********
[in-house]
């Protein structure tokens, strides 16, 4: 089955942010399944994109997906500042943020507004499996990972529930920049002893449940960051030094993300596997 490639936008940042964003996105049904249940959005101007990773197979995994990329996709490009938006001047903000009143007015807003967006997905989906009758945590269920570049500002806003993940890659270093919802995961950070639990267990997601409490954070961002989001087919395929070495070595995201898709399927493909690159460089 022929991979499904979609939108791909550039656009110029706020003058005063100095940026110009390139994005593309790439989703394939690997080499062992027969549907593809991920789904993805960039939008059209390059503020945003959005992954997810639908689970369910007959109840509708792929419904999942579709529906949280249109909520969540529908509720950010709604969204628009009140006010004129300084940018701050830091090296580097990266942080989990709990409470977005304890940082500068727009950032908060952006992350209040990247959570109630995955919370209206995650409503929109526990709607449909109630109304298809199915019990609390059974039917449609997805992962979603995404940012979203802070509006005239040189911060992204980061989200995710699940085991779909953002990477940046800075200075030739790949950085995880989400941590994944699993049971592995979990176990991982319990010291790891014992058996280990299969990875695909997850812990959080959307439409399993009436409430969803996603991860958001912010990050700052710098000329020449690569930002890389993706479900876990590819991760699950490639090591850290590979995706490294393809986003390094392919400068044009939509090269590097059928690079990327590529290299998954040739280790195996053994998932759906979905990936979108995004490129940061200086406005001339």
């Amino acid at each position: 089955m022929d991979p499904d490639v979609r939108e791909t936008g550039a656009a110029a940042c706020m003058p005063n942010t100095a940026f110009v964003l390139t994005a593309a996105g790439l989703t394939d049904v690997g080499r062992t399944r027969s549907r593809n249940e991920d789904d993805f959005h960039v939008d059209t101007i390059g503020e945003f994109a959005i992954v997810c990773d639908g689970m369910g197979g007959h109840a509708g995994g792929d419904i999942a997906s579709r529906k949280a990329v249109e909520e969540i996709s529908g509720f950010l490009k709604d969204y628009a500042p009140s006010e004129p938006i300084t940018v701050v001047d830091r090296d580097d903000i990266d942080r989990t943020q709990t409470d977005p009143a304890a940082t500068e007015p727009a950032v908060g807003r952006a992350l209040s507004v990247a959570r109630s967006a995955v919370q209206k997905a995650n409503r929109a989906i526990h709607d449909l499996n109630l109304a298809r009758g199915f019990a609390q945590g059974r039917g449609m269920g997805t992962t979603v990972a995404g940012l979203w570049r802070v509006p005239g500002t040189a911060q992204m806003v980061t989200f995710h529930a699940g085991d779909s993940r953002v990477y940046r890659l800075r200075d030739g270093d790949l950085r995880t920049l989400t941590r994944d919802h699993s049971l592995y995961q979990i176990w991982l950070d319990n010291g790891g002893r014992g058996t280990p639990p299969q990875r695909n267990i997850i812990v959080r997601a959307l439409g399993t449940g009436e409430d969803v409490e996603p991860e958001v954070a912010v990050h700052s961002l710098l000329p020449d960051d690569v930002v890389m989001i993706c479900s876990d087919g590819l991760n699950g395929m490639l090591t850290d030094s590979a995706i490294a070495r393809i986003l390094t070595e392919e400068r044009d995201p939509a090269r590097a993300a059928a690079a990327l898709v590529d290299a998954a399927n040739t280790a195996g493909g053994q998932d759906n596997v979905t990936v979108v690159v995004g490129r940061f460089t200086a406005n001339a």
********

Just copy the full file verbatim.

[in-house]
């Protein structure tokens, strides 16, 4: 089955942010399944994109997906500042943020507004499996990972529930920049002893449940960051030094993300596997 490639936008940042964003996105049904249940959005101007990773197979995994990329996709490009938006001047903000009143007015807003967006997905989906009758945590269920570049500002806003993940890659270093919802995961950070639990267990997601409490954070961002989001087919395929070495070595995201898709399927493909690159460089 022929991979499904979609939108791909550039656009110029706020003058005063100095940026110009390139994005593309790439989703394939690997080499062992027969549907593809991920789904993805960039939008059209390059503020945003959005992954997810639908689970369910007959109840509708792929419904999942579709529906949280249109909520969540529908509720950010709604969204628009009140006010004129300084940018701050830091090296580097990266942080989990709990409470977005304890940082500068727009950032908060952006992350209040990247959570109630995955919370209206995650409503929109526990709607449909109630109304298809199915019990609390059974039917449609997805992962979603995404940012979203802070509006005239040189911060992204980061989200995710699940085991779909953002990477940046800075200075030739790949950085995880989400941590994944699993049971592995979990176990991982319990010291790891014992058996280990299969990875695909997850812990959080959307439409399993009436409430969803996603991860958001912010990050700052710098000329020449690569930002890389993706479900876990590819991760699950490639090591850290590979995706490294393809986003390094392919400068044009939509090269590097059928690079990327590529290299998954040739280790195996053994998932759906979905990936979108995004490129940061200086406005001339």
């Amino acid at each position: 089955m022929d991979p499904d490639v979609r939108e791909t936008g550039a656009a110029a940042c706020m003058p005063n942010t100095a940026f110009v964003l390139t994005a593309a996105g790439l989703t394939d049904v690997g080499r062992t399944r027969s549907r593809n249940e991920d789904d993805f959005h960039v939008d059209t101007i390059g503020e945003f994109a959005i992954v997810c990773d639908g689970m369910g197979g007959h109840a509708g995994g792929d419904i999942a997906s579709r529906k949280a990329v249109e909520e969540i996709s529908g509720f950010l490009k709604d969204y628009a500042p009140s006010e004129p938006i300084t940018v701050v001047d830091r090296d580097d903000i990266d942080r989990t943020q709990t409470d977005p009143a304890a940082t500068e007015p727009a950032v908060g807003r952006a992350l209040s507004v990247a959570r109630s967006a995955v919370q209206k997905a995650n409503r929109a989906i526990h709607d449909l499996n109630l109304a298809r009758g199915f019990a609390q945590g059974r039917g449609m269920g997805t992962t979603v990972a995404g940012l979203w570049r802070v509006p005239g500002t040189a911060q992204m806003v980061t989200f995710h529930a699940g085991d779909s993940r953002v990477y940046r890659l800075r200075d030739g270093d790949l950085r995880t920049l989400t941590r994944d919802h699993s049971l592995y995961q979990i176990w991982l950070d319990n010291g790891g002893r014992g058996t280990p639990p299969q990875r695909n267990i997850i812990v959080r997601a959307l439409g399993t449940g009436e409430d969803v409490e996603p991860e958001v954070a912010v990050h700052s961002l710098l000329p020449d960051d690569v930002v890389m989001i993706c479900s876990d087919g590819l991760n699950g395929m490639l090591t850290d030094s590979a995706i490294a070495r393809i986003l390094t070595e392919e400068r044009d995201p939509a090269r590097a993300a059928a690079a990327l898709v590529d290299a998954a399927n040739t280790a195996g493909g053994q998932d759906n596997v979905t990936v979108v690159v995004g490129r940061f460089t200086a406005n001339a």